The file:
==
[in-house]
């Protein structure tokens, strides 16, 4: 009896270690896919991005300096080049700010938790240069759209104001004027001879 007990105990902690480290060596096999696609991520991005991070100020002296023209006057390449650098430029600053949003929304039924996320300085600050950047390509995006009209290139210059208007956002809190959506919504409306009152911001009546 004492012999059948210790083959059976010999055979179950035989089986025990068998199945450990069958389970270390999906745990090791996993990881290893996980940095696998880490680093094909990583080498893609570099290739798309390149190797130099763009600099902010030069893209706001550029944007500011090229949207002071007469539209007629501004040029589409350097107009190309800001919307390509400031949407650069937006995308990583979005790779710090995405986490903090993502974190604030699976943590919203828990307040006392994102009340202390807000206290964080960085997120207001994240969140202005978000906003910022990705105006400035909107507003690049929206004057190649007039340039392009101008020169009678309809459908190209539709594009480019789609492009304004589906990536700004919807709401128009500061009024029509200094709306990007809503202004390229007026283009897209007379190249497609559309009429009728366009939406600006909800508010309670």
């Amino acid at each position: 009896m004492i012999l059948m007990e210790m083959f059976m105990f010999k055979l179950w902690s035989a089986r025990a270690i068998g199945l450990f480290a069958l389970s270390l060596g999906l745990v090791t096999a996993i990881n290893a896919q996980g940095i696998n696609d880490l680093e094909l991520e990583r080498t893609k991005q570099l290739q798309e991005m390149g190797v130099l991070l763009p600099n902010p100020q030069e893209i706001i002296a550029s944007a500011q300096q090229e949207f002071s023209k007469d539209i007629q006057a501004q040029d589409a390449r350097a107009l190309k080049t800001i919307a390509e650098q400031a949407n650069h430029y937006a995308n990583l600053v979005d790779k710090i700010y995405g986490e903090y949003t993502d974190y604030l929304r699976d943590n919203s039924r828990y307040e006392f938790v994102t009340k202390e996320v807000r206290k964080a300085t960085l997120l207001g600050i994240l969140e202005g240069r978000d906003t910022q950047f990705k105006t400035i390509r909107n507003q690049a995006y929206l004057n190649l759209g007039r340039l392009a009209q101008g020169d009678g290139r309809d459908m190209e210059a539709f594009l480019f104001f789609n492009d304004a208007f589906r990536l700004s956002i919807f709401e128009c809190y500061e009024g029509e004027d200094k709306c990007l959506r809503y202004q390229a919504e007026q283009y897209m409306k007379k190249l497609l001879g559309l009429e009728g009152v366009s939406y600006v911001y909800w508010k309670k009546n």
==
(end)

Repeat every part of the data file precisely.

[in-house]
């Protein structure tokens, strides 16, 4: 009896270690896919991005300096080049700010938790240069759209104001004027001879 007990105990902690480290060596096999696609991520991005991070100020002296023209006057390449650098430029600053949003929304039924996320300085600050950047390509995006009209290139210059208007956002809190959506919504409306009152911001009546 004492012999059948210790083959059976010999055979179950035989089986025990068998199945450990069958389970270390999906745990090791996993990881290893996980940095696998880490680093094909990583080498893609570099290739798309390149190797130099763009600099902010030069893209706001550029944007500011090229949207002071007469539209007629501004040029589409350097107009190309800001919307390509400031949407650069937006995308990583979005790779710090995405986490903090993502974190604030699976943590919203828990307040006392994102009340202390807000206290964080960085997120207001994240969140202005978000906003910022990705105006400035909107507003690049929206004057190649007039340039392009101008020169009678309809459908190209539709594009480019789609492009304004589906990536700004919807709401128009500061009024029509200094709306990007809503202004390229007026283009897209007379190249497609559309009429009728366009939406600006909800508010309670």
């Amino acid at each position: 009896m004492i012999l059948m007990e210790m083959f059976m105990f010999k055979l179950w902690s035989a089986r025990a270690i068998g199945l450990f480290a069958l389970s270390l060596g999906l745990v090791t096999a996993i990881n290893a896919q996980g940095i696998n696609d880490l680093e094909l991520e990583r080498t893609k991005q570099l290739q798309e991005m390149g190797v130099l991070l763009p600099n902010p100020q030069e893209i706001i002296a550029s944007a500011q300096q090229e949207f002071s023209k007469d539209i007629q006057a501004q040029d589409a390449r350097a107009l190309k080049t800001i919307a390509e650098q400031a949407n650069h430029y937006a995308n990583l600053v979005d790779k710090i700010y995405g986490e903090y949003t993502d974190y604030l929304r699976d943590n919203s039924r828990y307040e006392f938790v994102t009340k202390e996320v807000r206290k964080a300085t960085l997120l207001g600050i994240l969140e202005g240069r978000d906003t910022q950047f990705k105006t400035i390509r909107n507003q690049a995006y929206l004057n190649l759209g007039r340039l392009a009209q101008g020169d009678g290139r309809d459908m190209e210059a539709f594009l480019f104001f789609n492009d304004a208007f589906r990536l700004s956002i919807f709401e128009c809190y500061e009024g029509e004027d200094k709306c990007l959506r809503y202004q390229a919504e007026q283009y897209m409306k007379k190249l497609l001879g559309l009429e009728g009152v366009s939406y600006v911001y909800w508010k309670k009546n």